Tuesday, May 22, 2007


This map shows where poverty is most concentrated in Chicago, and locations of public schools on the 2007 warning lists. In every neighborhood where there are poor schools a wide range of tutoring/mentoring, arts, technology and enrichment programs are needed. They need to be available in non-school hours and in community locations, as well as in schools and youth centers during the traditional school day and the hours between when school ends and when parents come home from work.

That is the goal of the Tutor/Mentor Connection . Theconference we hosted in Chicago last week was intended to support that goal. Now that the conference is over I hope that people who attended the conference, and others who are concerned about poor schools or youth on youth violence, or workforce development, will connect with each other in small groups, or in Internet forums, where you can continue to discuss the ideas shared at the conference, and innovate ways to make more and better volunteer-based tutor/mentor programs available in the neighborhoods with poor schools.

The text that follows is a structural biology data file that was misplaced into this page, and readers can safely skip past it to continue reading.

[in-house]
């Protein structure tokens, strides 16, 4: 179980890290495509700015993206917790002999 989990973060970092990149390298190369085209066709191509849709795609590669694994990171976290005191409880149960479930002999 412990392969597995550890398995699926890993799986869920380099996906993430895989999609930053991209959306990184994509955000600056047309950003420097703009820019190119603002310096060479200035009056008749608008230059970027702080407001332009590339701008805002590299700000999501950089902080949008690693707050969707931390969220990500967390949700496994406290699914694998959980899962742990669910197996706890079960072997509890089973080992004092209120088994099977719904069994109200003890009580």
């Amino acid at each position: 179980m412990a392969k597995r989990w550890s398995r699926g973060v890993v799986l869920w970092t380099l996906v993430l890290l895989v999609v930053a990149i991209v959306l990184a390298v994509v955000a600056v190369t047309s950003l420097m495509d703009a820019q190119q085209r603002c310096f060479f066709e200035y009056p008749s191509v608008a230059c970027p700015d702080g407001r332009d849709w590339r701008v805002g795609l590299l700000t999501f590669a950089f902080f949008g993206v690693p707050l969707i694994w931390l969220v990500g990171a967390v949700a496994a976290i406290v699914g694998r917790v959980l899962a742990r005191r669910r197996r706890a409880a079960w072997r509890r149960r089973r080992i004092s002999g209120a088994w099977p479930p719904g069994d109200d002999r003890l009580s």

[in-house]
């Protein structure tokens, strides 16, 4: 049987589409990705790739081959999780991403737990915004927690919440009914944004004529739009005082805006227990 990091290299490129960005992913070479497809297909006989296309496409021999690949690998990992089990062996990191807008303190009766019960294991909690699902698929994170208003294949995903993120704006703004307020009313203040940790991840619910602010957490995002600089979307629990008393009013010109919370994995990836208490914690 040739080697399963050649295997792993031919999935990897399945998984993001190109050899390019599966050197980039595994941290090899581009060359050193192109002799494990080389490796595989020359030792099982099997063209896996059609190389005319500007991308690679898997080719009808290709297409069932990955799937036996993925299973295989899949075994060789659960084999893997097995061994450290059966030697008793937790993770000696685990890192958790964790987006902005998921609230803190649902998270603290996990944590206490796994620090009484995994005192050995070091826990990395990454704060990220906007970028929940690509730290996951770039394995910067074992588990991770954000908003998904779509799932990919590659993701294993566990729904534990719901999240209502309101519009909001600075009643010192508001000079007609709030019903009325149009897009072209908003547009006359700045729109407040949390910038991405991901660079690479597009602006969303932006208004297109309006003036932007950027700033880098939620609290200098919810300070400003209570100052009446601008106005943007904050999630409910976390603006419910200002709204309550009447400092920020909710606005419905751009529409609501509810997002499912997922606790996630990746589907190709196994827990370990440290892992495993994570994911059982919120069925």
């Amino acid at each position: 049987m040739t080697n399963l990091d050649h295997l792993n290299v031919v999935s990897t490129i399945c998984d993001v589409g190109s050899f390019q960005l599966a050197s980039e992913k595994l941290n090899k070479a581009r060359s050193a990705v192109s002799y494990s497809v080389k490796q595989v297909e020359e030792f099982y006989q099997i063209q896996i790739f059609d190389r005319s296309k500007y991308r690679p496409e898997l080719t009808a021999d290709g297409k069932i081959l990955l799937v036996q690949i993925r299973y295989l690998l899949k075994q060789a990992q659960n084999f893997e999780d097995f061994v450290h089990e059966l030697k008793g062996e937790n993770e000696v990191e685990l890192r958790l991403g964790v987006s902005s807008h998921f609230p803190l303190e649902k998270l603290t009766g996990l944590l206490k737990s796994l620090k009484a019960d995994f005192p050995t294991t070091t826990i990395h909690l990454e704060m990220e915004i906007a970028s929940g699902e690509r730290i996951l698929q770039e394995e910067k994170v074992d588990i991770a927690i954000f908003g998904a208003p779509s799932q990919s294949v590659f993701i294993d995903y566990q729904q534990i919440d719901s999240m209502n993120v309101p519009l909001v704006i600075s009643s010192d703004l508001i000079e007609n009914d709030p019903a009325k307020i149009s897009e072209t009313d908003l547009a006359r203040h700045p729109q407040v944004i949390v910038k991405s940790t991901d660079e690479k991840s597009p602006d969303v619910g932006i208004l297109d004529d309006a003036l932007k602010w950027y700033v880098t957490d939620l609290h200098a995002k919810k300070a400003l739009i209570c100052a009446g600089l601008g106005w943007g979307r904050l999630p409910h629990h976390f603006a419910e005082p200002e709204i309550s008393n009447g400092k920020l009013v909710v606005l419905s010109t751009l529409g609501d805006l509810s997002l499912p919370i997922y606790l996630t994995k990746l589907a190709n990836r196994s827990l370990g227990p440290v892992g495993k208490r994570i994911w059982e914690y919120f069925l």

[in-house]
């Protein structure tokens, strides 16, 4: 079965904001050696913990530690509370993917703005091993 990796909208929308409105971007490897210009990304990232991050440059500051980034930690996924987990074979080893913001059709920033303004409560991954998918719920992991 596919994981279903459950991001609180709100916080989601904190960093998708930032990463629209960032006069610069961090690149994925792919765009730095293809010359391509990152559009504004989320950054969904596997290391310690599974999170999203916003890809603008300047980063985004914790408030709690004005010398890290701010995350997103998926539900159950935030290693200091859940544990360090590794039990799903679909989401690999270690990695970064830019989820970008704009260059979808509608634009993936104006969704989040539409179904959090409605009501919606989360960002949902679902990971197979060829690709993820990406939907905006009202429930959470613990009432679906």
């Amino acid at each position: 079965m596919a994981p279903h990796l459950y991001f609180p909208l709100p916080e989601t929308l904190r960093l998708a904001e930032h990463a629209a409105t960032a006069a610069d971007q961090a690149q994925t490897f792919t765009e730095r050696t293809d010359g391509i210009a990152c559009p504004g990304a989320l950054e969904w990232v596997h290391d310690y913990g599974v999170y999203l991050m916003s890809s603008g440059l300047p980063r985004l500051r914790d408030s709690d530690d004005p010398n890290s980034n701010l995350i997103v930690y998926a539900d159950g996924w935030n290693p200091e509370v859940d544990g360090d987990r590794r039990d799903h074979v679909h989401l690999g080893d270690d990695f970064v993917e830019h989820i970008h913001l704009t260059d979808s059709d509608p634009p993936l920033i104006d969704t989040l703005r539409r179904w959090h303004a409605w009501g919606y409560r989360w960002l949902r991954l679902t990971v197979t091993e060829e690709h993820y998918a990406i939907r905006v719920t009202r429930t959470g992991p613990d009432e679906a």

In these discussions I encourage you to learn ways to use maps to point resource providers and volunteers to programs in every neighborhood of Chicago. I encourage you to recruit leaders, who will strategically align the goals of their organizations with actions that surround kids with mentors and help those kids prepare for 21st century jobs and careers.

Our next campaign is a volunteer recruitment effort as school starts. If you can apply your leadership to help mobilize volunteers, you will be making a difference in the lives of youth throughout the Chicago region and in other cities around the country.

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